Improving the Home Network

pfSense
CentOS (6.5)
Ubuntu Server (14+ LTS)

Introduction

Beginning in 2015, I desired more control over my home network setup to be able to easily host web servers, Docker containers, and game servers for friends. As a developer who loves experimenting with new technology, customization of firewall and NAT (Network Address Translation) configurations have been crucial to me.

Development Timeline

The first step in this process was to purchase a second Network Interface Controller (NIC)1 for my home server. Initially, I decided to use the IPTables2 for CentOS. However, after several weekends of spending time on properly configuring IPTables, I decided this wasn’t the right solution: Managing everything through the Unix Terminal was taking too much time.

A coworker suggested I try out pfSense. For this, I needed dedicated hardware (I could technically run pfSense as a virtual machine, but I do love building computers). And he was right: pfSense was great for my use case: At the very least, it was offering great customization of firewall and NAT rules, which is exactly what I needed. As the months went on, I made use of several other features that pfSense had to offer. Furthermore, since pfSense was based on FreeBSD (a Linux distribution), it had access to most of the packages available to FreeBSD as well.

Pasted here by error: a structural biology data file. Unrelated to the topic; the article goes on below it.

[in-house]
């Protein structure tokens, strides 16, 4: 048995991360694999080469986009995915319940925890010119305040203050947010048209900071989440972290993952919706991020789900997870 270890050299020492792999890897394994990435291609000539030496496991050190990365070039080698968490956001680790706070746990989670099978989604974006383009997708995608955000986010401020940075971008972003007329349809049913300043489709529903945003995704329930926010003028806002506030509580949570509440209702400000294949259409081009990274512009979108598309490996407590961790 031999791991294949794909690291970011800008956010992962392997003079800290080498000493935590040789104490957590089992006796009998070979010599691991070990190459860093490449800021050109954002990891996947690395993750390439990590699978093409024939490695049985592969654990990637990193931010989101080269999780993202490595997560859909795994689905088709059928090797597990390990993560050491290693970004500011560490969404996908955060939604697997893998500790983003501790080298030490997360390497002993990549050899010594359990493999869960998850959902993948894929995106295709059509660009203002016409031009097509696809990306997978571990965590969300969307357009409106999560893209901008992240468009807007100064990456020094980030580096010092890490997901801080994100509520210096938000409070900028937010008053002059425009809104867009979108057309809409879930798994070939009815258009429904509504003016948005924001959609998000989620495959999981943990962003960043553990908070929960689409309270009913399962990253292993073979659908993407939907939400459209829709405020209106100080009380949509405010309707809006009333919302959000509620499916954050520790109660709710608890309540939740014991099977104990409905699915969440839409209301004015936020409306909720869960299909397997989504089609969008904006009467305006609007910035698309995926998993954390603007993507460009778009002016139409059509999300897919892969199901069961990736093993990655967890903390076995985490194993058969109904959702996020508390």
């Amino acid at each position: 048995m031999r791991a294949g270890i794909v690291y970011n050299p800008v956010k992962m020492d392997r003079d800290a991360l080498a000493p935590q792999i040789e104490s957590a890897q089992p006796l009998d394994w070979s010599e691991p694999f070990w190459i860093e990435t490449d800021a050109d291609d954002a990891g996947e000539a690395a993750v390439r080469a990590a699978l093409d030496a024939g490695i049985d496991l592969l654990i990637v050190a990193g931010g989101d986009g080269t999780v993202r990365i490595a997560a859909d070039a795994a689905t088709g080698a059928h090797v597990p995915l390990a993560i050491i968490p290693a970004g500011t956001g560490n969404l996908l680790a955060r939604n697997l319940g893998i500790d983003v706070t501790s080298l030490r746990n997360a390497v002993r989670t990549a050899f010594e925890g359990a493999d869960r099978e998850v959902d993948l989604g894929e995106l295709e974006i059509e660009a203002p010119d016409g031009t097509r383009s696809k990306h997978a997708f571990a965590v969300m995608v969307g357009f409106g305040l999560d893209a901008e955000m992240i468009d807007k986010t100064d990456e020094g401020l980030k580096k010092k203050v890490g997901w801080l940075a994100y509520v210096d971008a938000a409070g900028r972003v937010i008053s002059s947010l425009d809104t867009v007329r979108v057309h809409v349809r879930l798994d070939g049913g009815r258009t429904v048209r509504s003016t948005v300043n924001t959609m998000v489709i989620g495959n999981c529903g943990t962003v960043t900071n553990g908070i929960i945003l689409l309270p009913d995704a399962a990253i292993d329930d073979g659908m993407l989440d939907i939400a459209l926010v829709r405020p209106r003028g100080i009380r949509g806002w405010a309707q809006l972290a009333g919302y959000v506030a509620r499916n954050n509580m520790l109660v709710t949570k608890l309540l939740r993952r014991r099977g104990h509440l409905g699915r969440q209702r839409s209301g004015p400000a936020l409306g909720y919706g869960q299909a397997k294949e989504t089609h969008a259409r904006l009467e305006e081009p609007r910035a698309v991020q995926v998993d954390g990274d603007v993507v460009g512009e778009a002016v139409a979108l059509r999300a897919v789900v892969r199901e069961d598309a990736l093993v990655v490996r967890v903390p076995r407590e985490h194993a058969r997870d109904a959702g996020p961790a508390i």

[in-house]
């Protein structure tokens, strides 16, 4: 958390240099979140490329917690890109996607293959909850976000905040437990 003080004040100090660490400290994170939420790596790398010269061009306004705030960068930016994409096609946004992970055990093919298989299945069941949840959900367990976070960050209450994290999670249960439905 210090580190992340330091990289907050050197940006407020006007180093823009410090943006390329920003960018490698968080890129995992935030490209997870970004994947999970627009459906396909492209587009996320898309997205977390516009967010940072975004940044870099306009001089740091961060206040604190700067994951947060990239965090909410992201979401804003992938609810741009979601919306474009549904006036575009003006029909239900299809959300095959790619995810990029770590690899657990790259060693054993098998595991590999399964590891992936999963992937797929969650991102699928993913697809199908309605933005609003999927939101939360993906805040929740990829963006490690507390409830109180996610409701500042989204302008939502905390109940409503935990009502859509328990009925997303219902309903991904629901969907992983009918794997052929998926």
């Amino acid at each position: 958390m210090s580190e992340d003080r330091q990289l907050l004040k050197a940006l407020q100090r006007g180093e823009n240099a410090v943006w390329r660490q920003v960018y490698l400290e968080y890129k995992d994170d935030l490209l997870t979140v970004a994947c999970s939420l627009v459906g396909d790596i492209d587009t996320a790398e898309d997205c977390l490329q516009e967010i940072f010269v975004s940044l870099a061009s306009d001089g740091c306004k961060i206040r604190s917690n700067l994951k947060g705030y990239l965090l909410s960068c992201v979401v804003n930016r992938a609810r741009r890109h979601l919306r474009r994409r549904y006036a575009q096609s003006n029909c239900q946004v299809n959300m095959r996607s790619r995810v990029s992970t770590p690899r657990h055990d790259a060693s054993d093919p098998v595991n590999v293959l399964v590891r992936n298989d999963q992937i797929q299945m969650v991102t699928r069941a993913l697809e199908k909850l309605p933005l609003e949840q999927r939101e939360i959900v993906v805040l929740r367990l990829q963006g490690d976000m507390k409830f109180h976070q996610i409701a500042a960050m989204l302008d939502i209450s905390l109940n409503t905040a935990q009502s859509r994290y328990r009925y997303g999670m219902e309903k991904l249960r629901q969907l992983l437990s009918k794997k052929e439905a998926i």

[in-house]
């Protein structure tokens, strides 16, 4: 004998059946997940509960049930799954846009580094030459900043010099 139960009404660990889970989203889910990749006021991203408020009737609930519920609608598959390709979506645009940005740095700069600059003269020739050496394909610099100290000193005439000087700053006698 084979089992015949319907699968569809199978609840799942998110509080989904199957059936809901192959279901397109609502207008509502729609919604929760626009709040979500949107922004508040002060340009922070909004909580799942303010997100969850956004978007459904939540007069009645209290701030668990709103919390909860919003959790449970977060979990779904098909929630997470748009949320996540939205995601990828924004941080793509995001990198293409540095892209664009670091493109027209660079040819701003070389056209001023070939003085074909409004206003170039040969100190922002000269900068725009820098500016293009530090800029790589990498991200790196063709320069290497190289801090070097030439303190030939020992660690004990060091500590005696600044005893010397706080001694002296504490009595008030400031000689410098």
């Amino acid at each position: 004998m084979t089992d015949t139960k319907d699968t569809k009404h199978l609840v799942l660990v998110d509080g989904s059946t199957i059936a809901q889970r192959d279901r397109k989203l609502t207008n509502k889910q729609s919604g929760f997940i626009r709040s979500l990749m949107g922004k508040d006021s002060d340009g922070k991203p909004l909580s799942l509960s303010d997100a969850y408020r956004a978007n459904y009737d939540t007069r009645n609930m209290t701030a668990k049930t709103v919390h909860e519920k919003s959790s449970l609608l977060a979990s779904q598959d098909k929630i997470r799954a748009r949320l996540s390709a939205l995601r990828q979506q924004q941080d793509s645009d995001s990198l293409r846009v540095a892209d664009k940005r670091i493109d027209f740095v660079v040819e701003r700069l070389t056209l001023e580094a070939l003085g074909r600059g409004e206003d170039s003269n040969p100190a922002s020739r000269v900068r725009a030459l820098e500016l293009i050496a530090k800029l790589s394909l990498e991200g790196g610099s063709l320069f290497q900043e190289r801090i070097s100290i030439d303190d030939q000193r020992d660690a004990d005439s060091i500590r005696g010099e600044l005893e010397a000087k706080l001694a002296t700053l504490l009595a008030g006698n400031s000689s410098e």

Network Setup

Network Diagram

Benefits of a Custom Setup

pfSense home page for the router (on the left) and NAT configuration page (on the right). Details are blacked-out for security reasons.
Namecheap.com provides a great interface to use DDNS.

Drawbacks of a Custom Setup

Footnotes

  1. A device used to provide additional ethernet ports on a computer 

  2. IPTables is a Linux command line utility to create kernel-level firewall rules. 


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